From the BBC and the Discovery Channel, producers of Planet Earth and The Blue Planet: Seas of Life, comes the newest landmark natural history series, Life. In Planet Earth, we brought you the world as you’ve never seen it before. Now, get closer with Life. Four years in the making, filmed over 3000 days, across every continent and in every habitat, with breathtaking new high definition filming techniques developed since Planet Earth, Life presents 130 incredible stories from the frontiers of the natural world, 54 of which have never been filmed before. Packed with excitement, revelation and entertainment, this remarkable 11-part blockbuster, narrated by Oprah Winfrey, captures unprecedented, astonishingly beautiful sequences and demonstrates the spectacular and extraordinary tactics animals and plants have developed to survive and thrive.


This 10-part series focuses on the challenges of life and how various animals and plants solve them. This includes unusual and extreme food gathering techniques, hunting strategies, surprising evolutionary weapons and defenses, adaptations to harsh environments, mating rituals, and the lengths they go to in order to pick the right breeding partners. Each episode covers this vast topic in specific areas: The first episode is an overview and top-20 hit parade of the upcoming episodes. Each of the ensuing episodes then cover a branch of the animal kingdom, including reptiles, insects, mammals, plants, birds, fish, with additional specialized episodes covering hunting, sea-life and primates. This will obviously overlap with many of their previous releases, especially The Trials of Life, Attenborough’s series covering the animal kingdom, and even The Living Planet and Planet Earth. But their approach here is interestingly well-chosen: Previously covered footage and educational information is usually summarized, before continuing with the more obscure, the upgraded, and the exciting new details. When I first watched the ‘Planet Earth’ series, I thought the production qualities on a documentary of this genre could not be surpassed until I watched ‘Life’. Narrated by David Attenborough, ‘Life’ feels like an improved version of ‘Planet Earth’ with a focus specifically on how life works. The series shows how complex, beautiful, and harsh life is with absolute clarity.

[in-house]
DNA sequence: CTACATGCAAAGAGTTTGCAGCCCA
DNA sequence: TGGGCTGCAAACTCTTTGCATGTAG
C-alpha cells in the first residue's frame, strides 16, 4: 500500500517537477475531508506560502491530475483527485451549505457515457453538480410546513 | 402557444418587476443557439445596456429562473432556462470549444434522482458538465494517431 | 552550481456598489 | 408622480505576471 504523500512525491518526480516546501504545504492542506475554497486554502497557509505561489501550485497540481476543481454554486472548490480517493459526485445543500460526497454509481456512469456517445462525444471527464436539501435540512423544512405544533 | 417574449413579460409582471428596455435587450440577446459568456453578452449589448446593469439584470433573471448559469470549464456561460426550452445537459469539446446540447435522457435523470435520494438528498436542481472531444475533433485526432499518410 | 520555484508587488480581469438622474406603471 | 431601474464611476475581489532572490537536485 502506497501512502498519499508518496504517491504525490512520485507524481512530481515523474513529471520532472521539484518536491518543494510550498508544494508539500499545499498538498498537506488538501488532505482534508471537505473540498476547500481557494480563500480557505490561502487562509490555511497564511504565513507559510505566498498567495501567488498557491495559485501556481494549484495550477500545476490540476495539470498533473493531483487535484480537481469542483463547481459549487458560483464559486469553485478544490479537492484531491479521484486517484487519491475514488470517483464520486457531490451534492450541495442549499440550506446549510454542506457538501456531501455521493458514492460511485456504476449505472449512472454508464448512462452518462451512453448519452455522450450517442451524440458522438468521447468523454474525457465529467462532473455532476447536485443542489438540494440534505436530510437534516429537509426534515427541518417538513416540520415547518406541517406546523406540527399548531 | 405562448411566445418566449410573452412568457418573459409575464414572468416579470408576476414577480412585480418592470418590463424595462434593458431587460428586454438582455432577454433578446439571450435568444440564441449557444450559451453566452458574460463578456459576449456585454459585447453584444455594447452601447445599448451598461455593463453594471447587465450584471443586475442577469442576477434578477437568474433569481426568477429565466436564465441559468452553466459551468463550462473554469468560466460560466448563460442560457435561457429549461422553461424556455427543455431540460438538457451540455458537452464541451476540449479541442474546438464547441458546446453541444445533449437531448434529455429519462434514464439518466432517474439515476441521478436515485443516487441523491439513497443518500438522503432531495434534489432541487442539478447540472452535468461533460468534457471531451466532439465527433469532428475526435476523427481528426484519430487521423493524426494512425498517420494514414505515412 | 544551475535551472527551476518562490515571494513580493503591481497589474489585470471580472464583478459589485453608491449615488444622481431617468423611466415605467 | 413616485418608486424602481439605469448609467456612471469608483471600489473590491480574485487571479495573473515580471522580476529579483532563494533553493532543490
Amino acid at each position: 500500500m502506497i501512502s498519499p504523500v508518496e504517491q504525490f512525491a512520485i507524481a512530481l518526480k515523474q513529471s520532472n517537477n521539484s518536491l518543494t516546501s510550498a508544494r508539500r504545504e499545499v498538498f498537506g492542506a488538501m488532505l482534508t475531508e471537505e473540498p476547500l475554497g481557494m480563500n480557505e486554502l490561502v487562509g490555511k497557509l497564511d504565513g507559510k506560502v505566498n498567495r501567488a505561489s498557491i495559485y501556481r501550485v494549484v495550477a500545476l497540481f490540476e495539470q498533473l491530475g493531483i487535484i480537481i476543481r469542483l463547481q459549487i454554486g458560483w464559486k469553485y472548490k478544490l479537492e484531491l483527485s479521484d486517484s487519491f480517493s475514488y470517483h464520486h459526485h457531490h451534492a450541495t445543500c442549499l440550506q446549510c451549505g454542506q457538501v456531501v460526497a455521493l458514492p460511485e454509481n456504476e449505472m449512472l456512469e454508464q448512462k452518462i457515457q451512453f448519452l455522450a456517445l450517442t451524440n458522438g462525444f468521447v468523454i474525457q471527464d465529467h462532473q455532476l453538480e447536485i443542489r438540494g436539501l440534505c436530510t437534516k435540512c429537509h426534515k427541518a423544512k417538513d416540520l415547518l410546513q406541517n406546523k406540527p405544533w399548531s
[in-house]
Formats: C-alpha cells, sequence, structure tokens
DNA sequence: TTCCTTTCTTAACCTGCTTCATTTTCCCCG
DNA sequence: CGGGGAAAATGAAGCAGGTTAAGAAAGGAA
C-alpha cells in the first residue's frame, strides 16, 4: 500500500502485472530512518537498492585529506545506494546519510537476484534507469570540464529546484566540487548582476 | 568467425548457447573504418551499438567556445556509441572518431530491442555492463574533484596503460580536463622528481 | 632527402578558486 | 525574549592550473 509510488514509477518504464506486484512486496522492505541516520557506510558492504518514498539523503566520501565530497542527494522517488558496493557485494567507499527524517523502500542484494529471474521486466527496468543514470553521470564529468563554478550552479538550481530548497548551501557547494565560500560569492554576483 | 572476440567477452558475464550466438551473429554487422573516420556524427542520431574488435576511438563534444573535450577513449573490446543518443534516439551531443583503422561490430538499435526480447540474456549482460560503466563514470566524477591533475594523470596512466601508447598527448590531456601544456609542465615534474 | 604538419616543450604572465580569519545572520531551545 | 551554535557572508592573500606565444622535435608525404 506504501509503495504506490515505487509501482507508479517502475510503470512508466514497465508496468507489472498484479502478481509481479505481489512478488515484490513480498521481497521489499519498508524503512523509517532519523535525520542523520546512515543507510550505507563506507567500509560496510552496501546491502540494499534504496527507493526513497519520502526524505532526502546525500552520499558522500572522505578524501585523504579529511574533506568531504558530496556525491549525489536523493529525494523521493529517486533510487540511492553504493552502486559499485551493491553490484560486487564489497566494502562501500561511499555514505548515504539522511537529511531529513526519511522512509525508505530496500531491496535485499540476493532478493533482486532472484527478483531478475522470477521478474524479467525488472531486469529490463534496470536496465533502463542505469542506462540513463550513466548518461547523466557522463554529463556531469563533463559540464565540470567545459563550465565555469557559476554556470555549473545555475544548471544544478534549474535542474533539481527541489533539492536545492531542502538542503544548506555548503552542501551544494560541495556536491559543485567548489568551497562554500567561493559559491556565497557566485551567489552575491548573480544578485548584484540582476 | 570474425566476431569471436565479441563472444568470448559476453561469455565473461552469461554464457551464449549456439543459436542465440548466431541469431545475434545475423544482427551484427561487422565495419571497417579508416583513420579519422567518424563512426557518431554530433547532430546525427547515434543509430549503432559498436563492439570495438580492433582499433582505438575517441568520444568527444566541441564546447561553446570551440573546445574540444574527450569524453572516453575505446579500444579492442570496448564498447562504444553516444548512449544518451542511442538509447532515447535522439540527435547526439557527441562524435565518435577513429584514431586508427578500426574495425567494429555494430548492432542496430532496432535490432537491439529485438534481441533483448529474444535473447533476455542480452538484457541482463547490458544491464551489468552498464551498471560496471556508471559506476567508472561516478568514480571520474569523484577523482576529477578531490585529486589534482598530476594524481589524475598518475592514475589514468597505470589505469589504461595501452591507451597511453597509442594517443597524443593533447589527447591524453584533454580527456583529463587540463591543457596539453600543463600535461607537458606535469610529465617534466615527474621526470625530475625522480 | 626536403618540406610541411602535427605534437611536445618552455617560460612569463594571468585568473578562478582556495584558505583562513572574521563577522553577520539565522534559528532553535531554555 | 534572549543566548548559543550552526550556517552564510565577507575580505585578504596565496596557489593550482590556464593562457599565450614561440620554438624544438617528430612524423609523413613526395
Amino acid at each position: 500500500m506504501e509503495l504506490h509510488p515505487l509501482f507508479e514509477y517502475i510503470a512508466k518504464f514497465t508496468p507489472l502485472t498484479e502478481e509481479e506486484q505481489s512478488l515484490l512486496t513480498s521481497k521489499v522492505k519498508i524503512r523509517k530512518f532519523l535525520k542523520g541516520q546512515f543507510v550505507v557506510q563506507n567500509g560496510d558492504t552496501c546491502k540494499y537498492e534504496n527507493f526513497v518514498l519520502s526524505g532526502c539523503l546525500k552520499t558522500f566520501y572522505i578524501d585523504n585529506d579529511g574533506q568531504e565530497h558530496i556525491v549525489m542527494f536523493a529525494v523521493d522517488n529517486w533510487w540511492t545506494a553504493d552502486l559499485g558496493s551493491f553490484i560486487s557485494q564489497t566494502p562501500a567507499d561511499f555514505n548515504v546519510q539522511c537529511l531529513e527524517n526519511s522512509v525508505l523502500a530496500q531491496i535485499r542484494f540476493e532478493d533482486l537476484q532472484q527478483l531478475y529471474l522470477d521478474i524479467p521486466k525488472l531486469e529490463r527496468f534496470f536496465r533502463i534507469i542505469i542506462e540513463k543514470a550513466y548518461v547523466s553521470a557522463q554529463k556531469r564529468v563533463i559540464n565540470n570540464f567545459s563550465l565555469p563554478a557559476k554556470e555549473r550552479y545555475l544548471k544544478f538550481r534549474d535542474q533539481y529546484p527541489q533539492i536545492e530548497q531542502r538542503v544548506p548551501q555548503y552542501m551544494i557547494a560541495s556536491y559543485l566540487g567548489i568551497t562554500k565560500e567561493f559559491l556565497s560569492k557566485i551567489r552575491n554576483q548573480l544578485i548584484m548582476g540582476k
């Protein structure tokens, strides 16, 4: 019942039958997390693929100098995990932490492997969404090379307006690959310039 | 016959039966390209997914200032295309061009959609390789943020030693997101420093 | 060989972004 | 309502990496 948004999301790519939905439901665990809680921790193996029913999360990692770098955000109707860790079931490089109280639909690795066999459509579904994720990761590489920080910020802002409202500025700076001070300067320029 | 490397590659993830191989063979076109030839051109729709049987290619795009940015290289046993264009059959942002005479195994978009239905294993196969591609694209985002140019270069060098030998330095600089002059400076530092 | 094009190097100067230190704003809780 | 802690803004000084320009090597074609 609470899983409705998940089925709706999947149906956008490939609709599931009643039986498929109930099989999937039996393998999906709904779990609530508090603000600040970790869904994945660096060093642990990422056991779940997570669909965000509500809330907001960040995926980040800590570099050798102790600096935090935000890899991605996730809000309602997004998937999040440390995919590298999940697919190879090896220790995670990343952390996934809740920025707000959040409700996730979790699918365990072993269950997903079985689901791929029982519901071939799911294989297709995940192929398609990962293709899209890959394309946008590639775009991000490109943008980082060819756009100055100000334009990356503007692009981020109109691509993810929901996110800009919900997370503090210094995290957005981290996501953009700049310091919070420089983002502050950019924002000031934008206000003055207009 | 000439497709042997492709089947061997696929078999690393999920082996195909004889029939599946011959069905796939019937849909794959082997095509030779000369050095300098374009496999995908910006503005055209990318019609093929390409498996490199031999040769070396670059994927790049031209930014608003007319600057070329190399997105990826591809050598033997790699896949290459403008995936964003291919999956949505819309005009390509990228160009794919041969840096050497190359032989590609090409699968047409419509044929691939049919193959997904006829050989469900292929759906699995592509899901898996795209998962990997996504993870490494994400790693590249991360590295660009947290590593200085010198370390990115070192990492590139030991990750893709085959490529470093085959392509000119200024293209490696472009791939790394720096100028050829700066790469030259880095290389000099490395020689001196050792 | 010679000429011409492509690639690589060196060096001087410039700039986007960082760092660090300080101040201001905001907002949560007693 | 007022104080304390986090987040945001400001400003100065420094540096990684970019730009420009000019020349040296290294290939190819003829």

Each episode in the ten-part series focuses on the survival instincts that living things have acquired and evolved in order to adapt to their environment. While underwater, a blind star-nosed mole blows a bubble that it subsequently inhales in order to capture the scent of nearby prey. A male Vogelkop bowerbird attracts females by building an elaborate “bower,” complete with a lawn and various natural decorations. A young ibex outwits its predator by standing atop a rocky precipice that could only hold…well, an ibex. A school of sardines move together like a singular organism, proving there truly is strength in numbers.

The BBC’s outstanding natural history track record is blighted in the American version of “Life” by a woeful narration by Oprah Winfery. The stunning visuals are stiffled by the queen of daytime’s insufferable voice over, which sounds more appropriate for a copororate video on company sexual harrassment policy, or a supermarket’s instructions on how employees should lift heavy boxes without injuring their backs. Winfery predicatbly elongates vowel sounds so that the fox’s “long”journey home becomes the foxes “lo-o-o-ng” journey home, reducing what could have truly been a television event to a predictably tame, star driven, and, I hate to say it, dull wildlife program.

The Blu-Ray comes with a collection of video diaries in HD that focus on various aspects of each episode. There’s also a ton of deleted scenes and an isolated score track. The isolated score track helps for those nights where the sound of Oprah’s narration is about to drive you up a wall. The 1080p transfer is reference quality and stands out as one of the best transfers of the year. The DTS-HD 5.1 master audio is pretty clear, but there’s nothing that expansive to really work it. Still, I’d recommend it to all nature/BBC fans.


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